Due to the intense nature of our programs, on time attendance is a must. A student must cancel his/her lesson with the school a minimum of 24 hours in advance of any scheduled flight or ground instruction. If a student is twenty minutes or more late for a lesson, then the lesson will be canceled and the student will be charged as a “No Show”. Also, if a student reports for a lesson and does not meet the school's minimum financial requirements for receiving instruction, then the lesson will be canceled and the student will be charged as a no-show. If a student incurs three no show fees within a thirty day period, the student may be asked to leave the program and will be charged as if the lesson had taken place.
That's pretty harsh.....
B2N2 is offline  
Old 5th Dec 2008, 18:05
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I think the no show policy is perfectly fair.
Most schools have similar policies.

If you have even one no show(s) you probably need to evaluate whether you have the personal standards required to be a pilot...

Also if the instructor who gave the night training gave the night endorsement, then that makes your FAA PPL valid at night even though it's based on the JAA licence, which doesn't have the night qualification yet.

Last edited by BigGrecian; 6th Dec 2008 at 04:19.
BigGrecian is offline  
Old 6th Dec 2008, 13:51
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Join Date: Dec 2001
Location: FL, USA
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If you have even one no show(s) you probably need to evaluate whether you have the personal standards required to be a pilot...
No show is always possible, for whatever reason. You're dealing with people here remember.

Also if the instructor who gave the night training gave the night endorsement, then that makes your FAA PPL valid at night even though it's based on the JAA licence, which doesn't have the night qualification yet.
Sorry, have to disagree with you again......
No it doesn't. FAA PPL includes the night, there is no night qualification under FAA.
The only night exemption is if you reside and take your flight training in Alaska.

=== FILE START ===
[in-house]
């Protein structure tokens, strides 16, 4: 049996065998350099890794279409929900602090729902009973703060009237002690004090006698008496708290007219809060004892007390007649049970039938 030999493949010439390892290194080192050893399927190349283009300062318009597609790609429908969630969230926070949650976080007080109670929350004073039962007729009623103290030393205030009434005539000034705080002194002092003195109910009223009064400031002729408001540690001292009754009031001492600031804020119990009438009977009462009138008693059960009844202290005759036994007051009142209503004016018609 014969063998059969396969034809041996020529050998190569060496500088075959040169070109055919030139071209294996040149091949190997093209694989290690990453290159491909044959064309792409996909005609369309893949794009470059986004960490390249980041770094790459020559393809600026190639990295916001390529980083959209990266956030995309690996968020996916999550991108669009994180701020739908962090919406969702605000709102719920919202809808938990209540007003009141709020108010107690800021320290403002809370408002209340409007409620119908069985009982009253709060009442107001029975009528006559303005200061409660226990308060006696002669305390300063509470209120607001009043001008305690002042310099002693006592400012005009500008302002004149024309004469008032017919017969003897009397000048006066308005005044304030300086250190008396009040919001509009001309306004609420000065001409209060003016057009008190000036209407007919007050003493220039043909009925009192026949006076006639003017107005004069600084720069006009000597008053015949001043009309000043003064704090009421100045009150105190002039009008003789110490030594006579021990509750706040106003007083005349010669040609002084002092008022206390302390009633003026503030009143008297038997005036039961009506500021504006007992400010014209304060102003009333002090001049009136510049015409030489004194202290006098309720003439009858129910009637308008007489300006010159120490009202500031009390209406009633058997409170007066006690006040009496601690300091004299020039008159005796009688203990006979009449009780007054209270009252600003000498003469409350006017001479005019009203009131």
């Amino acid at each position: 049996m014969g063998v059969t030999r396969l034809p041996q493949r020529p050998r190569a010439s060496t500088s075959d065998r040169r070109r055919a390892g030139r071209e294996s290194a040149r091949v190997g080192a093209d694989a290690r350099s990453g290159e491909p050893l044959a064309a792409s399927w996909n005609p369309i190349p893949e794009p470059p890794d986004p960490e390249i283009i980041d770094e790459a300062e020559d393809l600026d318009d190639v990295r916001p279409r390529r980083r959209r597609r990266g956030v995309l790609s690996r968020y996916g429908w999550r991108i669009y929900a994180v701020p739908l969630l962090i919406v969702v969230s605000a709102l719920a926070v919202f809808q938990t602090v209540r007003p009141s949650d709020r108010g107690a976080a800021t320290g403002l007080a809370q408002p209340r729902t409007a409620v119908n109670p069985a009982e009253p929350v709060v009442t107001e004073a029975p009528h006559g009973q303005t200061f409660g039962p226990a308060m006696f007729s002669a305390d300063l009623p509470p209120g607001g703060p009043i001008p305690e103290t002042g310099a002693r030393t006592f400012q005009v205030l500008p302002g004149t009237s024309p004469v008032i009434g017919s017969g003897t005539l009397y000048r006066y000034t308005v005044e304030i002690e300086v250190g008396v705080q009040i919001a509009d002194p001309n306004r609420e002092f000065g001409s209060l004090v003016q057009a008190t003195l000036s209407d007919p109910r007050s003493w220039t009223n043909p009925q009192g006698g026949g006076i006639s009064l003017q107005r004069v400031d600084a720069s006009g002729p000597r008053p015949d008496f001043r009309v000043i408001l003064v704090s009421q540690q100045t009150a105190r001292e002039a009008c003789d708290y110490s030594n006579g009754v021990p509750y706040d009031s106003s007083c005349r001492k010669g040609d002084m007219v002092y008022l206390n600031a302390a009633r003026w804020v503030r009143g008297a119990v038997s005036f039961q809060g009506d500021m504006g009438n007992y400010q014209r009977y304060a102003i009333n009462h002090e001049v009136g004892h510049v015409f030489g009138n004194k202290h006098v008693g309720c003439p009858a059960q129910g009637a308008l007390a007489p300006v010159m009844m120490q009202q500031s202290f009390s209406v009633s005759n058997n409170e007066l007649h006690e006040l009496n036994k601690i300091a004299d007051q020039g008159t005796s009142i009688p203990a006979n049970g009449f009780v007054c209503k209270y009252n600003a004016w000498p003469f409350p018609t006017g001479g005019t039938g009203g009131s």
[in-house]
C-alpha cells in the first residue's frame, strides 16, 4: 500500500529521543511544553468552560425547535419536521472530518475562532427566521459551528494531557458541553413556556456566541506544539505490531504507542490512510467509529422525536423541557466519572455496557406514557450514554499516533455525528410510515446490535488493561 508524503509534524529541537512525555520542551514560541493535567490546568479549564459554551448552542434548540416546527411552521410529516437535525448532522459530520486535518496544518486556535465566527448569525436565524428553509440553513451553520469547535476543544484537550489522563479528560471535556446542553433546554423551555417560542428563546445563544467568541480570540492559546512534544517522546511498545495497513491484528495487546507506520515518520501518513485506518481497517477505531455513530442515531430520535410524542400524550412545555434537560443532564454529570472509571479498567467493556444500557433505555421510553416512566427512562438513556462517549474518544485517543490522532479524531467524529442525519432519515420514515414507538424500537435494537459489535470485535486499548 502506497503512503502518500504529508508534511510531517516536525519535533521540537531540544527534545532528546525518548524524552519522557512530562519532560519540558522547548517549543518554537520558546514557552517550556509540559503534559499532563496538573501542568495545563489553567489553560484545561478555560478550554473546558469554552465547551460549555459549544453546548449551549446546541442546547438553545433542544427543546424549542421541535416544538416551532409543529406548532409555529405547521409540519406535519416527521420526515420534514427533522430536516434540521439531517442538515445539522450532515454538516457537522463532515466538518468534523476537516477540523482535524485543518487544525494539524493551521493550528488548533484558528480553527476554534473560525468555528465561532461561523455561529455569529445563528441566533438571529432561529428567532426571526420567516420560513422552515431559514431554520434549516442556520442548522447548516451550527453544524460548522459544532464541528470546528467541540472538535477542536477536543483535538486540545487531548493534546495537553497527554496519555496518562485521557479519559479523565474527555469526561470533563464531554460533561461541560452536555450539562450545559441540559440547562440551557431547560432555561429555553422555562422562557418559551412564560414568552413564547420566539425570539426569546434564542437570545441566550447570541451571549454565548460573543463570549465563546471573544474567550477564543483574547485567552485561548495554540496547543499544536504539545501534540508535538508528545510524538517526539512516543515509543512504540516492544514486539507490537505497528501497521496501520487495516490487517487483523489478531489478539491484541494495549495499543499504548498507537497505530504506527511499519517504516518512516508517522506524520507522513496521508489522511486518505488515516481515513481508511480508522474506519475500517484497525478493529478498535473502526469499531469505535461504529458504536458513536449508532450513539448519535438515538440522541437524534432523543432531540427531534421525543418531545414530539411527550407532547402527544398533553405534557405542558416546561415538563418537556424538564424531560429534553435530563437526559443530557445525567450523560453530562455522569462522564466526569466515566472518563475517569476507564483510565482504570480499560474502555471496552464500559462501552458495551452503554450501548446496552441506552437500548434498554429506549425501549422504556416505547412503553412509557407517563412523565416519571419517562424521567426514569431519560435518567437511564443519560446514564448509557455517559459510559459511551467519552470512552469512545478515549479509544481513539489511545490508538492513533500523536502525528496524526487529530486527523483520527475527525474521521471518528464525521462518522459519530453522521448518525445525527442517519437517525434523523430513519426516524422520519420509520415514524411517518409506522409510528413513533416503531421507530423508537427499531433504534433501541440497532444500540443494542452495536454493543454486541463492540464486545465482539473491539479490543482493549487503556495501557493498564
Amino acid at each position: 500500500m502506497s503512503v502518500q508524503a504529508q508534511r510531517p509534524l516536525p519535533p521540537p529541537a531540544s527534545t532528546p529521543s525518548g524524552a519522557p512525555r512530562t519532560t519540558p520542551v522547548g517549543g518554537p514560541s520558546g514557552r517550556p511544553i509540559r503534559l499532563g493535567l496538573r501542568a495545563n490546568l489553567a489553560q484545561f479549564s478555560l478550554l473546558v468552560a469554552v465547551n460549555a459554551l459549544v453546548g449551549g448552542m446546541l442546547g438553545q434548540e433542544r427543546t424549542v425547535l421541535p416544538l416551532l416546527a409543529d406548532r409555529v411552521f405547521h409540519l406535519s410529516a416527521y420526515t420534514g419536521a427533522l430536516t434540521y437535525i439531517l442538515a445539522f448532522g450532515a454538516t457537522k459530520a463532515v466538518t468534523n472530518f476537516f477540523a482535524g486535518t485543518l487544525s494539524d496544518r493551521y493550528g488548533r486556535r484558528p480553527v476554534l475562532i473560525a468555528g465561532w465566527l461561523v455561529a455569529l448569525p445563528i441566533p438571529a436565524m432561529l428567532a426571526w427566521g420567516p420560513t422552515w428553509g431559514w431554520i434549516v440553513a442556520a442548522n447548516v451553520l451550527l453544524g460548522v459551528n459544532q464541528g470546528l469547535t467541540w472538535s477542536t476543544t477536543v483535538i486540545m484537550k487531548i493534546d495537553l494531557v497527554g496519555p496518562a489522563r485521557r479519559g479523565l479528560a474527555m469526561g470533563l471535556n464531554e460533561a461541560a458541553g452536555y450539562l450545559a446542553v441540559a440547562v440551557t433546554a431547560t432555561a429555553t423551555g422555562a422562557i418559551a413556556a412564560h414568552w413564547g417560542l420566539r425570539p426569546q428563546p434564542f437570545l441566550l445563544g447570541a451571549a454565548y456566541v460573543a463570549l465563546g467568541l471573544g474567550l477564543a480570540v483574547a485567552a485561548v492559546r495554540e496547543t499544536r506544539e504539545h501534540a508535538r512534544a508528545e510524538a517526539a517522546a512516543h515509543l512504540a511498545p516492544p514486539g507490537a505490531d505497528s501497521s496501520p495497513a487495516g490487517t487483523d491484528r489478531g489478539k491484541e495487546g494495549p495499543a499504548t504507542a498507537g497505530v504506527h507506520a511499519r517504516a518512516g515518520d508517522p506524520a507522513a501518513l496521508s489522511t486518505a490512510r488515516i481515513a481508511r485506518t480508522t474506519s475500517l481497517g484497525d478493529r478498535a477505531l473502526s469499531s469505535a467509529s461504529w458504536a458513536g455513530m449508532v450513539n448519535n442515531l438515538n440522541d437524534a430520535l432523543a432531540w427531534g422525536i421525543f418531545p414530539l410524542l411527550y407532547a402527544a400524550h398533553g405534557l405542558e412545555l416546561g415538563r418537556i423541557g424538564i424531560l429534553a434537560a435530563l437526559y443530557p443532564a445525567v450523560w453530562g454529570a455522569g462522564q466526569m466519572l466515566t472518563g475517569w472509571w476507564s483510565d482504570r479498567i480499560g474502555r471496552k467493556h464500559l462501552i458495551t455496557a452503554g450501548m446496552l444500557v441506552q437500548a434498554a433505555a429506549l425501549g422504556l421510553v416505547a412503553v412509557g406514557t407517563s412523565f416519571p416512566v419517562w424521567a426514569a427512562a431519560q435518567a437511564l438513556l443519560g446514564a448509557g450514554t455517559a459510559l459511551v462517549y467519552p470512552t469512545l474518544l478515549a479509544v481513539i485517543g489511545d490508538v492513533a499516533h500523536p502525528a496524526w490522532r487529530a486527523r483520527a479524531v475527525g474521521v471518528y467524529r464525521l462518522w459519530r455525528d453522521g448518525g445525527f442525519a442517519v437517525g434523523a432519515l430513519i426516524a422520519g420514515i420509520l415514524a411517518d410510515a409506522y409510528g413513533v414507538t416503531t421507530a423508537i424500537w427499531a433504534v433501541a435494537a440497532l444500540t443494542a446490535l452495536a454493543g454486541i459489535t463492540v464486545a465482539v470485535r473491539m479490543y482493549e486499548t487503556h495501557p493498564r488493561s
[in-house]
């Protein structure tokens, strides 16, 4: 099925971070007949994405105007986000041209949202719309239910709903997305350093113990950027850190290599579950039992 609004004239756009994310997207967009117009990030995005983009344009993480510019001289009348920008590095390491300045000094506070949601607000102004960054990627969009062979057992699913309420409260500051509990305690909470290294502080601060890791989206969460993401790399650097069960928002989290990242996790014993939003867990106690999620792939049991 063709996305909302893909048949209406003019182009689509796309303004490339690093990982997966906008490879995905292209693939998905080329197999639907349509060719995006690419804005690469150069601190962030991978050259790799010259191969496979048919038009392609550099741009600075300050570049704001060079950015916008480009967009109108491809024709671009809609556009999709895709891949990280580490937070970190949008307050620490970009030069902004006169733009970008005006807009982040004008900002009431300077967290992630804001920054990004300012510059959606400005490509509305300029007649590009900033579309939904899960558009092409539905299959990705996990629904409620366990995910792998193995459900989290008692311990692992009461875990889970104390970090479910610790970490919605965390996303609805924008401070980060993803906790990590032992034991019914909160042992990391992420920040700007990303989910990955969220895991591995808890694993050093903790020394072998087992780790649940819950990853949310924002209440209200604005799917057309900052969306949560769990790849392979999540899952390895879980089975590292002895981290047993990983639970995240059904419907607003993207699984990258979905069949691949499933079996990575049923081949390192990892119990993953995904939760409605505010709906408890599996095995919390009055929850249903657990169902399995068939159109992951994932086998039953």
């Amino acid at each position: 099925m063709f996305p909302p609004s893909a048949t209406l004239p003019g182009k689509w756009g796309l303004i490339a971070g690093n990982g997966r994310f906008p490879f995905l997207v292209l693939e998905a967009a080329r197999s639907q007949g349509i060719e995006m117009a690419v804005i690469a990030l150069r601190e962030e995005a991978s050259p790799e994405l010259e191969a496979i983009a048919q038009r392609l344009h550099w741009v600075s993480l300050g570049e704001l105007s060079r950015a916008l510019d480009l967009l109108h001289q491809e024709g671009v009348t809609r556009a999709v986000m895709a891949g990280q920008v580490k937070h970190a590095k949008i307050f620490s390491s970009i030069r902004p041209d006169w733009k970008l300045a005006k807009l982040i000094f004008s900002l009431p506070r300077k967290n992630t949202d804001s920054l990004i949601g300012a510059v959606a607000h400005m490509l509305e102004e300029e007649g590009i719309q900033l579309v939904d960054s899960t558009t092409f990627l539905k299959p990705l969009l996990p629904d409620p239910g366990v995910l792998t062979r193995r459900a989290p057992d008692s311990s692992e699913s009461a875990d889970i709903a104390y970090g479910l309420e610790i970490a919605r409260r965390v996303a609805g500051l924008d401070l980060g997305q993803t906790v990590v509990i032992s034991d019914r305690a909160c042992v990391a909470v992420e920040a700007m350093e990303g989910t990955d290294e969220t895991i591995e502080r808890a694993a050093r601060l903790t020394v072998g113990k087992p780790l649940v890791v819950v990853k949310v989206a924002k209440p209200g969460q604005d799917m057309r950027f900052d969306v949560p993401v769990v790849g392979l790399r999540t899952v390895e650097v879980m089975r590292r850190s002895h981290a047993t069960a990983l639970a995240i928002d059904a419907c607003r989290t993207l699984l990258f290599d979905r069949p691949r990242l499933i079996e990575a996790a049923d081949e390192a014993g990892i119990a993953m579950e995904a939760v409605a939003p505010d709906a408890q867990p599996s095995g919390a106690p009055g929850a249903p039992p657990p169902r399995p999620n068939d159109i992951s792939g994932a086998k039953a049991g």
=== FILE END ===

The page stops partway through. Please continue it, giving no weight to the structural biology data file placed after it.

You cannot claim privileges, for which you have taken the training, that are not listed on your certificate yet.
The FAA restricted carries all limitations listed on the foreign license; if there are no night privileges on your foreign license you cannot fly at night..period.
They have to be added first by the CAA, then you need to apply for a new restricted.

Consider this scenario:

Lets say I hold a JAA PPL SEP. I apply for and receive a US certificate based on it.
I take MEP training at one of the JAA approved schools in the US.
I pass a skills test with a JAA examiner.
So training is completed and skills test passed.
Can I now go fly a N-registered twin solo (or with passengers even) because I have done the training?


I DON'T THINK SO.....




Remember, the US restricted I hold carries all the privileges and restrictions of my JAA PPL (SEP)
B2N2 is offline  
Old 6th Dec 2008, 19:23
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Join Date: Aug 2004
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Out of 5 schools I flew at they all had similar no show policies, and they were UK/USA/Cyprus. A valid reason is obviously OK, but something like sleeping in, or late were not accepted after the first warning.

Your correct there is no night qualification under FAA.

I know of at least 6 schools who use this method to send Foreign Licence pilots solo at night.

Your local FSDO will be able to verify that as long as you have the current bi-annual (Something which isn't in the FARs but is in the DPE handbook) and night endorsement your good to go.
Part of the basis of this is because, the night is not a RATING, and works in the same way as say; a complex endorsement.

And the last scenario doesn't work because a multi engine is a RATING.

Neither does a JAA PPL say anywhere that the "privileges may not be
exercised at night" there is no worded restriction on the JAA Licence.

It's all in the tiny technical details.
BigGrecian is offline